Translating manga

Ever since I came back from Japan I've been on the lookout for fun projects in which I could utilize my Japanese. Recently I stumbled upon Ubunchu!, a manga about Ubuntu. Created by Hiroshi Seo and published in Ubuntu Magazine Japan, there seem to be 14 chapters of which only the first 8 have been translated so far. Given publishing stopped in 2013 and the Google Group dedicated to translating the manga has seen no activity in 6 months it seemed like a worthwhile project to pick up.

Since the illustrator's website offers source files (at least for chapters 1-11) there's almost no cleaning or redrawing necessary. To make up for the lack of challenge, chapter 9 — which I started with — included a bunch of BL lingo which was "great fun" to research and "translate" as well as Revolutionary Girl Utena references I probably missed most of.

I'm not yet sure whether I'll just create one blog post per chapter or add something to the projects section. In case of the latter I'll add some note to this post. Regardless of that there's also a Git repository. And here's the first chapter:

Ubunchu! chapter 9: Revolutionary IME Kaname

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Have fun reading. ;)

2016-10-20

松山大学〔十二〕

One year in Japan; a last review:

My last month in Japan began during a trip to Tokyo. I couchsurfed again and had 3 awesome hosts over 8 days. I went to Ueno park several times because of the ridiculous Pokemon Go situtaion, climed Mt. Fuji (great view from the top, also a gym at station 9), hung around with two Taiwanese friends, went to Enoshima and attended Comiket.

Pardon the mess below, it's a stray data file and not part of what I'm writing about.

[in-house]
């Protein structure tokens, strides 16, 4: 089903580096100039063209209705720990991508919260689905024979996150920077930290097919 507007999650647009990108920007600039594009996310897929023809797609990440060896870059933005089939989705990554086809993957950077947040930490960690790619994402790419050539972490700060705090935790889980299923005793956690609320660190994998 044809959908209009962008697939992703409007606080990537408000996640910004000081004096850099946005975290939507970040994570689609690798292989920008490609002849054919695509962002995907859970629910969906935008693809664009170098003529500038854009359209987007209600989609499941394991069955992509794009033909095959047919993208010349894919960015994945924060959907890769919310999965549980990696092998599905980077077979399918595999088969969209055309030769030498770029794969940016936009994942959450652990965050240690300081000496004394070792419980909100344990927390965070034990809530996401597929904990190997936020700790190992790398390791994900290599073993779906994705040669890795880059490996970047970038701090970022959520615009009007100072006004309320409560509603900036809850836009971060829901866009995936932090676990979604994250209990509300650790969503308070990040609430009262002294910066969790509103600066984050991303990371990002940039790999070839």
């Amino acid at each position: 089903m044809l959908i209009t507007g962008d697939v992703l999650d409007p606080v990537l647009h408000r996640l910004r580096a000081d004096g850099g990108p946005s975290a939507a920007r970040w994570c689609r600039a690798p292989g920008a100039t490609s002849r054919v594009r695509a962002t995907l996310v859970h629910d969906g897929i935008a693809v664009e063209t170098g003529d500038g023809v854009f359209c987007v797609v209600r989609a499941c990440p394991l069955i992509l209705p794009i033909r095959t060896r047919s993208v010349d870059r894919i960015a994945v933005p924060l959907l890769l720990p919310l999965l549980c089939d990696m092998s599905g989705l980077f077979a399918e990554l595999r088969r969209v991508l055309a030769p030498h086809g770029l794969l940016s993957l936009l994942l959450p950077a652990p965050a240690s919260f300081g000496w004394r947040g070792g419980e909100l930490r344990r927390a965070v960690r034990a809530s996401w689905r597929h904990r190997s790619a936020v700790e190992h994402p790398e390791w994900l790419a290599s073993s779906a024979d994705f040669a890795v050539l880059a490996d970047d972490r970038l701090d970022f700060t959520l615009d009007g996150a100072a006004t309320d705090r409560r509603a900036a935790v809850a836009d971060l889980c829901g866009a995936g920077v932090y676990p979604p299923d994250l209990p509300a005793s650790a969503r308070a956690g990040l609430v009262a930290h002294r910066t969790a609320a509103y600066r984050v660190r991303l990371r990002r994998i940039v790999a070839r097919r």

The last 3 weeks I lived in a share house, did some translation/localization work as an alternative to paying rent and continued the series of farewell events and meetups. I also finally got my JLPT N2 result. Passed with a score of 140/180. :)

Looking back at the year as a whole: very much worth it. Set out to improve my Japanese, did just that and made a bunch of good memories. As for Japan, the pros (respectful people, safe, fascinating contemporary and ancient culture, no tipping, ...) outweigh the cons (vacuous positivity, non-existent insulation of buildings, overdone collectivism, pricy, ...) for me. I'll definitely go again some time.

On to the ... oh wait. :(

2016-09-08

松山大学〔十一〕

Eleven months in Japan; another review:

After a packed month 9 and a calm month 10 it's back to busy again — in a good way though. :)

The semester ended with Japanese exams I took, German exams I helped out with and a lot of farewell events. This was accompanied by preparations for and the start of my trip to Tokyo and ... lo and behold ... the release of Pokémon Go in Japan.
Up until one and a half weeks ago my smartphone setup consisted of a Samsung I9000 without SIM card running CyanogenMod 11. With some Linux trickery I managed to get the app to start but it was super unstable and unplayably slow. As a consequence I bought a new phone (Asus T00P), caught Pokémon within Matsuyama's extensive areas of public Wifi for some time and now got a data SIM card for the last month.

As of the 8th I'm actually in the midst of my side trip to Mt. Fuji, but I'll put the Tokyo trip as a whole into the next review.

On to the last month!

2016-08-08

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